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Indigenous Relations Division

Journey of Reconciliation logo

2016 Projects

The City of Winnipeg is currently identifying and reviewing a number of short, medium and long term projects that will demonstrate the City's commitment to Reconciliation. Below is a summary of the projects undertaken in 2016.

Indigenous Garden

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One initiative that was created to support the City to be more inclusive and embed more diverse culture and knowledge in Indigenous peoples included planting traditional medicines in the courtyard at City Hall.

The City engaged a community Elder to support the selection of medicines and the garden bed designs. The development of these medicine beds included the collection of grandfather rocks, as well as the blessing of the ground and teachings when they were planted.

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The first garden was in the shape of a medicine wheel. The grandfather rocks were placed in a shape of a medicine wheel and colored plants were placed in each quadrant, representing our journey around the circle of life.

The next garden was made with rows of colored plants found in the symbol designed for the Year of Reconciliation. This bed was designed to capture the Year of Reconciliation symbol and commitment towards Reconciliation.

Planters were also used in our Traditional beds design. These planters include Tobacco, cedar, sage, and sweet grasses that were planted. Some of the teachings that were shared with us on National Aboriginal Day when we officially launched our gardens were about the Grandfather rocks, the various medicines and the medicine wheel.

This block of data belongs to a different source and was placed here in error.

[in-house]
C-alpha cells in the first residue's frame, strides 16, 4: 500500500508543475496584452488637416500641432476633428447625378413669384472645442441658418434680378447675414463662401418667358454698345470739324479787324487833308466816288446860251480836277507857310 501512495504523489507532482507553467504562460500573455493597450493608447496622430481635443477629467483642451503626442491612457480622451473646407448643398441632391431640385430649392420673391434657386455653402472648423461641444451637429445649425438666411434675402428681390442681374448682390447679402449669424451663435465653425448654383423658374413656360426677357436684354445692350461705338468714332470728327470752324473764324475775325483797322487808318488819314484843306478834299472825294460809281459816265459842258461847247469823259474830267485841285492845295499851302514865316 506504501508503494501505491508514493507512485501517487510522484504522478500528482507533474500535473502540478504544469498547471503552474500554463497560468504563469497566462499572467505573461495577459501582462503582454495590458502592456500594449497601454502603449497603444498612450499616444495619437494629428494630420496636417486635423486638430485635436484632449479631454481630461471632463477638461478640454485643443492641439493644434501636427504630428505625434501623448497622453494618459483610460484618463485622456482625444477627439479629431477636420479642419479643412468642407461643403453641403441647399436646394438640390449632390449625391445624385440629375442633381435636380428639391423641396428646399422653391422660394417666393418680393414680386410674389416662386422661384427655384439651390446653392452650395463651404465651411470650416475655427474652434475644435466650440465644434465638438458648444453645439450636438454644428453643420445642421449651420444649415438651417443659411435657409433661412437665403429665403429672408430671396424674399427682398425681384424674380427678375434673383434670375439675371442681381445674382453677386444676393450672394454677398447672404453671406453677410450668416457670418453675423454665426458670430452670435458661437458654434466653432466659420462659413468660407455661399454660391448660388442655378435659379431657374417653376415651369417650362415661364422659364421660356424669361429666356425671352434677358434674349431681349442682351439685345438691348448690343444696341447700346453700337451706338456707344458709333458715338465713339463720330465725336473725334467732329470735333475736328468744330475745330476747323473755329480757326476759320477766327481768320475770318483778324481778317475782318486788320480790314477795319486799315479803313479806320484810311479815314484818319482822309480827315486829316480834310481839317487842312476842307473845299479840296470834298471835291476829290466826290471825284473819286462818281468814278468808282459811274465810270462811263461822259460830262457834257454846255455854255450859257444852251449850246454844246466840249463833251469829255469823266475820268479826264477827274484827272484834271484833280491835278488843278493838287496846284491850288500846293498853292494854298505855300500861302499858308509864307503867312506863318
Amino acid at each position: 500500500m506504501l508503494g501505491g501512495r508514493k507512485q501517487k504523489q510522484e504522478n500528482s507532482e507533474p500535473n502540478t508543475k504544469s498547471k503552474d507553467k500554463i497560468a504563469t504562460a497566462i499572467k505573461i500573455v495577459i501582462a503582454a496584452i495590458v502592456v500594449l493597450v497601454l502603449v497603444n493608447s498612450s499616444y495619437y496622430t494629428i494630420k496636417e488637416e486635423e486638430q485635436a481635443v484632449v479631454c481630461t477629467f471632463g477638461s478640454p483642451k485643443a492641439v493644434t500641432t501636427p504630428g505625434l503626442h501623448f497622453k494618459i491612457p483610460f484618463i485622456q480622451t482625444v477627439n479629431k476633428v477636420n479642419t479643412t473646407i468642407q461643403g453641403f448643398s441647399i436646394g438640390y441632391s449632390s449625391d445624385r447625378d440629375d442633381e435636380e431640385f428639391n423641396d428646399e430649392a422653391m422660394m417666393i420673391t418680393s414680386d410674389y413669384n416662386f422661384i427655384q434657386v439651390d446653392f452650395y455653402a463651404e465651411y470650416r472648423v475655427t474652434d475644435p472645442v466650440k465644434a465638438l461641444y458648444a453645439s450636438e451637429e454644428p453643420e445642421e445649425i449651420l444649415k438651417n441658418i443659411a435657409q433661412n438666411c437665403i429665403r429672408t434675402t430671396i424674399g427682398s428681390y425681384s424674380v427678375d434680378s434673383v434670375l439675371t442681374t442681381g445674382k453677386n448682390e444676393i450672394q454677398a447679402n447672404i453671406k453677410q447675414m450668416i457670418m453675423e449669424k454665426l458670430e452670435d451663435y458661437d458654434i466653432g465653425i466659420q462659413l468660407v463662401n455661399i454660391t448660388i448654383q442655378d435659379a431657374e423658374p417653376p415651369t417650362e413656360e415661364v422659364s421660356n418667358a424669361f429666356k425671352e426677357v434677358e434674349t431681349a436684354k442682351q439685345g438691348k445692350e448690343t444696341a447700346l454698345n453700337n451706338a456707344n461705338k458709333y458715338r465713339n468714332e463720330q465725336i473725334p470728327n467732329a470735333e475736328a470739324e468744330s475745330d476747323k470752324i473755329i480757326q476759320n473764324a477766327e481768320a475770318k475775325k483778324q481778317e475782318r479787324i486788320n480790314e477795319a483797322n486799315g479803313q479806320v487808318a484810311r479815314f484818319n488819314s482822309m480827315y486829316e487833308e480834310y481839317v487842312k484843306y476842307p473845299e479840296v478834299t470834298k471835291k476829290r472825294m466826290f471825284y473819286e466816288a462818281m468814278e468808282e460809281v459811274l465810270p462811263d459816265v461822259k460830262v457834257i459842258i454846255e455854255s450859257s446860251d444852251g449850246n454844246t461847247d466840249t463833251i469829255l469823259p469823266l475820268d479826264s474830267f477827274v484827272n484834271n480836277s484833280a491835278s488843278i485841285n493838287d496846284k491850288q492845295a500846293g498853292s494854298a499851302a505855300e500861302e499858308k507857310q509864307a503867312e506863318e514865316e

Indigenous History Displays

The City is currently developing a series of displays that will tell the history and legacy of Residential Schools as well as various other Indigenous specific topics. These displays are intended to be displayed throughout various city facilities beginning with City Hall and rotating on a regular basis thereafter.

Smudging Standard

The City developed a Smudging Standard which allows for traditional ceremonies such as smudging to occur in city facilities. This allows for Indigenous and non-Indigenous staff to embed traditional cultural practices such as a smudge in events, meetings and for personal self-care. Employees are currently identifying potential spaces in which smudging can occur within City-owned and City-run facilities.

Ongoing Research and Development

Ongoing research on what other municipalities are doing in regards to the five Truth and Reconciliation Commission of Canada's Calls to Action is ongoing.

Here are some other Indigenous Accords:

Last update: April 18, 2017
Did you Know?
Winnipeg derives its name from the Cree word of 'win' for muddy and 'nippee' for water. An Indigenous trading centre prior to the arrival of the Europeans, Winnipeg was at the heart of the country's fur trade and instrumental in developing Canada's gateway to the west.